“The eucharistic form of life can thus help foster a real change in the way we approach history and the world. The liturgy itself teaches us this, when, during the presentation of the gifts, the priest raises to God a prayer of blessing and petition over the bread and wine, ‘fruit of the earth,’ ‘fruit of the vine,’ and ‘work of human hands.’ With these words, the rite not only includes in our offering to God all human efforts and activity, but also leads us to see the world as God’s creation, which brings forth everything we need for our sustenance. The world is not something indifferent, raw material to be utilized simply as we see fit. Rather, it is part of God’s good plan, in which all of us are called to be sons and daughters in the one Son of God, Jesus Christ (cf.Eph 1:4-12).” — Sacramentum Caritatis (par. 92), 2007.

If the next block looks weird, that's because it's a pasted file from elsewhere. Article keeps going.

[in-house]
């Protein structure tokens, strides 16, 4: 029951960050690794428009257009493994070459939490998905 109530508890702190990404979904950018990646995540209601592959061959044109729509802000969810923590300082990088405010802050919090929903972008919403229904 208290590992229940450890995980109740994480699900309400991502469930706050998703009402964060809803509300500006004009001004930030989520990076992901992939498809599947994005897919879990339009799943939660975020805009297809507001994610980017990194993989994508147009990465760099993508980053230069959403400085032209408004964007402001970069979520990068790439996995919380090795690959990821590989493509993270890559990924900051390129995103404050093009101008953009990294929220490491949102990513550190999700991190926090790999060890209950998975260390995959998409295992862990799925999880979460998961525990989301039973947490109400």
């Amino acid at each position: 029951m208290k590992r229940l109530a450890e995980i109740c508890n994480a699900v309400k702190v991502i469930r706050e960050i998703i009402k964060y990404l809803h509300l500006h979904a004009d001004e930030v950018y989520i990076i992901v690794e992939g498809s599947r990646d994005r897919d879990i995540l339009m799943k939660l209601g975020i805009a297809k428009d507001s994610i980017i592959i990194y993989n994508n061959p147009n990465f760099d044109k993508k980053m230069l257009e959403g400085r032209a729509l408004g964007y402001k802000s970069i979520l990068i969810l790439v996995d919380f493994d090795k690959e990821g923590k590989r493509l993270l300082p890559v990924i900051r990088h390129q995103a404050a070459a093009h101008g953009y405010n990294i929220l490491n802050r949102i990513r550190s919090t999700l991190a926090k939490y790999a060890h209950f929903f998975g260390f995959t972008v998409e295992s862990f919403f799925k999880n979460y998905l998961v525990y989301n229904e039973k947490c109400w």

However, the matter of concern for the environment was not presented as something that is intended as a subject that places Catholics against other Catholics as a pseudo-subset within the Church. Pope Francis’ pastoral approach towards the environment and the understanding of global poverty often places Catholic communities at an oppositional stance towards Francis’ admonitions. The Holy Father is indeed on the right path towards spreading this message of global eradication of poverty and the need to embrace environmental stewardship, but the rhetoric needs to be appropriately redirected towards other critical needs of the global Catholic Church. Catholics do not want to embrace a theological ideology of sublime socialism as a prerequisite for effective membership in the Church, they want a Church that distinctively proclaims the Gospel through the hierarchy of which the Pope is the head to lead them to spiritual, emotional and temporal satisfaction without being condemned for being born into an age of excessive consumerism and effective capitalism. If Pope Francis sees both of these factors are derogatory factors that exclusively affect the pursuit of the spiritual life, he will effectively alienate and then isolate the same faithful members of the Church he had hoped to effectively reach with his pastoral message.